Mays says he understands and that's how he's prioritizing it.
"The first thing I'm thinking about is getting my assignments right and then playing technique sound," he said.
The word is that it was tough love for Mays on the Mike Singletary staff in San Francisco and when he was shipped out just two weeks into the lockout, it was a tough transition. But he'll get plenty of attention here. Carrier was one of Mays's heroes at their alma mater of USC and Zimmer first rose to prominence in the NFL as a superb secondary coach before his Dallas defenses yielded Pro Bowl safeties such as Darren Woodson and Roy Williams.
"When you know what to expect and how you're supposed to play things, that makes a world of difference," Mays said. "It's the little things that add up on a daily basis."
Carrier, named the best DB in the nation during his last season at USC, has promised he'll be hard on Mays just because of the bloodlines. He says Mays looks good and is improving like all the young safeties.
"There's no question these guys are better athletes than me. I'll give that up in a second. Bigger, faster, stronger. But that doesn't mean they're better players than me," Carrier said. "The safety spot is unique. It's about seeing the game, anticipating things before they happen."
The Bengals may be young as well as big at safety, but they are also versatile and experienced in the secondary and it gives the creative Zimmer some plaster of Paris.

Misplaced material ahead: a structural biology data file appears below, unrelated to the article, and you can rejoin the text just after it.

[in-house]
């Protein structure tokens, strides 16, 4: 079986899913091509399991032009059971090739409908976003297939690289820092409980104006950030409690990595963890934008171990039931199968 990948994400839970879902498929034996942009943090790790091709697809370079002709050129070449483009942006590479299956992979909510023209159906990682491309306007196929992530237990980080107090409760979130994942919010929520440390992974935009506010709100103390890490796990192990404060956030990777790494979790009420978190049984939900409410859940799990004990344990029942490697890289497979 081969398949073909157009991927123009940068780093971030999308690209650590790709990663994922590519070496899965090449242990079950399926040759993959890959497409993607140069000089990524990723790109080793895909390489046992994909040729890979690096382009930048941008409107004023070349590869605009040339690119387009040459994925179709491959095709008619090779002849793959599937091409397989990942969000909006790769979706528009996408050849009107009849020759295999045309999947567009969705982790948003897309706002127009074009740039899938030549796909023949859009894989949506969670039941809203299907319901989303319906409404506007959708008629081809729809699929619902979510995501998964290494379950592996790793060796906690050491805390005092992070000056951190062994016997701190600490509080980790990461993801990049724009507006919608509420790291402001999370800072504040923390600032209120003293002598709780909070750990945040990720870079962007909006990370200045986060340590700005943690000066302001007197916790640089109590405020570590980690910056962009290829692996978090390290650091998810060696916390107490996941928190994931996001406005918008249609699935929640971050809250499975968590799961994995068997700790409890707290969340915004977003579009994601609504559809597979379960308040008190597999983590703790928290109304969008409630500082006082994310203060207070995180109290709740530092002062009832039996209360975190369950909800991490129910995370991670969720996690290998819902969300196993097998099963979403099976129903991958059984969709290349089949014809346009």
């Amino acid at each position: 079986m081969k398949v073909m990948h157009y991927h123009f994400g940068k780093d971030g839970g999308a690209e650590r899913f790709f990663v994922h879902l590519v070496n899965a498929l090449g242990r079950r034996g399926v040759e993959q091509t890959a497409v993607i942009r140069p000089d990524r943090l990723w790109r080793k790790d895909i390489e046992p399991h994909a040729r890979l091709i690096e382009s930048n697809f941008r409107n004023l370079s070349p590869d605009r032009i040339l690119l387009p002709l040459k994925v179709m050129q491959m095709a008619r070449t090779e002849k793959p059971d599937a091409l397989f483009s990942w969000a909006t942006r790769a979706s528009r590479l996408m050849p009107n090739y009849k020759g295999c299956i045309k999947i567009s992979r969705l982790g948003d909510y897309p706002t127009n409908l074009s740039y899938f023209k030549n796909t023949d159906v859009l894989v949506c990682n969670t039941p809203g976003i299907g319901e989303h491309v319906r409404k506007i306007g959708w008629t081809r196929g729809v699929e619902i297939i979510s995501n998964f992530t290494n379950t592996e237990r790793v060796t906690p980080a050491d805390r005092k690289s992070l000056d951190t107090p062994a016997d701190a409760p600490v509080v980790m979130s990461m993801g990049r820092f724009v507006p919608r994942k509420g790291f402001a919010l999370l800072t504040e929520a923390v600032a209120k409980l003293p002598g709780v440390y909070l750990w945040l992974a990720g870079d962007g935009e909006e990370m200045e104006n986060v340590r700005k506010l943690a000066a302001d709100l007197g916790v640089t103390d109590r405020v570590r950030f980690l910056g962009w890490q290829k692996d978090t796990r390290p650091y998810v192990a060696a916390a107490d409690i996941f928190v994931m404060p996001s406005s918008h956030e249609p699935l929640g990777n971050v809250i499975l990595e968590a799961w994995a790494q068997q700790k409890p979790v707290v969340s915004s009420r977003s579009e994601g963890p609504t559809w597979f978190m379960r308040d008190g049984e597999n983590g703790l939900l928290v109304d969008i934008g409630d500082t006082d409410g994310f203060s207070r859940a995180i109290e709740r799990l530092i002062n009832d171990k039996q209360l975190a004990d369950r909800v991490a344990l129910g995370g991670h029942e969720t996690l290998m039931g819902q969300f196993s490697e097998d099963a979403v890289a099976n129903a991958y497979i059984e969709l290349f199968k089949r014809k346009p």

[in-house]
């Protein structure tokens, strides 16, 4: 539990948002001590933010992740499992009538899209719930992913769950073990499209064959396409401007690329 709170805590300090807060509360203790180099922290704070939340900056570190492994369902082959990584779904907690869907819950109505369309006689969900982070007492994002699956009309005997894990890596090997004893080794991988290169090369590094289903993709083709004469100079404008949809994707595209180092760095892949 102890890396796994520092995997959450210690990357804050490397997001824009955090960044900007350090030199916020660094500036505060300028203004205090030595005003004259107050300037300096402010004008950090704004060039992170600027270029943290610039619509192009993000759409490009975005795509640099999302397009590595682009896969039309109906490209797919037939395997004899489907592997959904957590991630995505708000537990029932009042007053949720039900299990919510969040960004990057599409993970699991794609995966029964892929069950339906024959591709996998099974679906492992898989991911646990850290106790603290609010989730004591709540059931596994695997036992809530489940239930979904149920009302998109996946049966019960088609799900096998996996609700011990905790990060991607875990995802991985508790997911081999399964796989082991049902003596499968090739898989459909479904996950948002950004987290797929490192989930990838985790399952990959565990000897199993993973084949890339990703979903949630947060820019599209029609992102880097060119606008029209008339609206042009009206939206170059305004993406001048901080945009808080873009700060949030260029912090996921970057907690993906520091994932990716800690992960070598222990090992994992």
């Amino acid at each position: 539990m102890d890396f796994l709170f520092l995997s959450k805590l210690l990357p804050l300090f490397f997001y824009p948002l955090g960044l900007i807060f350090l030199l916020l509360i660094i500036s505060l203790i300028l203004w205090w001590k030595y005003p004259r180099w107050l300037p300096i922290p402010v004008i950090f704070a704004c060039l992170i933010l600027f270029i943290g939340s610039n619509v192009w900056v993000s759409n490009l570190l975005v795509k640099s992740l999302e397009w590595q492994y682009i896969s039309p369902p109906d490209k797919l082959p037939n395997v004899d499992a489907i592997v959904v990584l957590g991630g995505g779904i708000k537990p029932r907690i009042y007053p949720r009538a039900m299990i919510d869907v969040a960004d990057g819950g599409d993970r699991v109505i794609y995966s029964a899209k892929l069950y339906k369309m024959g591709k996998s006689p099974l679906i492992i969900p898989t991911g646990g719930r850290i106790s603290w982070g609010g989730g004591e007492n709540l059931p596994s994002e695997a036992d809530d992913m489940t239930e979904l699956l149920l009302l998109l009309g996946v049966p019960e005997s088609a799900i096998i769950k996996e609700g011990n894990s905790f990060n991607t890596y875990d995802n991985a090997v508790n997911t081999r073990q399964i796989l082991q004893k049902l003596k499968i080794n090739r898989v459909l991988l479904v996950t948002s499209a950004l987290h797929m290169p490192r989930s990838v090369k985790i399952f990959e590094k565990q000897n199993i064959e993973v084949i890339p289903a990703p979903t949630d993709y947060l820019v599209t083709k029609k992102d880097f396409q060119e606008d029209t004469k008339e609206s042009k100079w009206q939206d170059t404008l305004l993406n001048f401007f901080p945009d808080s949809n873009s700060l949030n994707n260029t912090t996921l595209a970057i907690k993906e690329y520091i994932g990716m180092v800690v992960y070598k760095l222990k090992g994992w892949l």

On Monday he was asked about moving some of his veteran corners to safety in various packages. He admits that Leon Hall, coming off a torn Achilles, and Nate Clements, sidelined for what looks to be until training camp with an abdominal pull, have the smarts and skill sets to pull it off and Jason Allen has played it before.
Plus, Zimmer believes Miles could play corner in a pinch, as has Nelson. And he's not ruling out any of the safeties helping out at corner for a snap or two if it fits a package.
"Actually, who's getting the best work are the safeties that have to go out there and play corner because they get to work on their coverage," Zimmer said as the defense has scrambled with Hall, Clements and Adam Jones missing time. "Every time they're out there at corner they're working on coverage, which is a good thing. They all do that. We make them do it now.
"Darren Woodson, that's how he used to get his one-on-ones all the time. When the scout team was out there, he'd go out there and play corner. That's why he became a good cover player. Actually, the big guys have been doing it. Miles, Sands and Iloka, and they're getting better covering because that's what they're doing every day."
But as for Nelson being joined by a vet corner instead of a young big safety, Zimmer looks at you like you're nuts. After all, he says, Hall and Clements haven't even been on the field yet this spring. It sounds like Terence Newman has been the team's best corner, and Zimmer says Newman is too small to make the move to safety.
Besides, Zimmer isn't going to start pushing any panic buttons.
This is how early it is:
He likes the looks of college free agent Emmanuel Lamur out of Kansas State at WILL linebacker and thinks he's got a chance to be a good player. But he doesn't know his last name yet.
And it was tough to judge much of the defense Monday because it looked like the day was devoted to getting the offense ready for that massive menu of 3-4 looks waiting on the schedule.
So Zimmer is doing what he's asking his young safeties to do.
And the media.
"You guys want us to make the team already and it's (only) June," Zimmer said.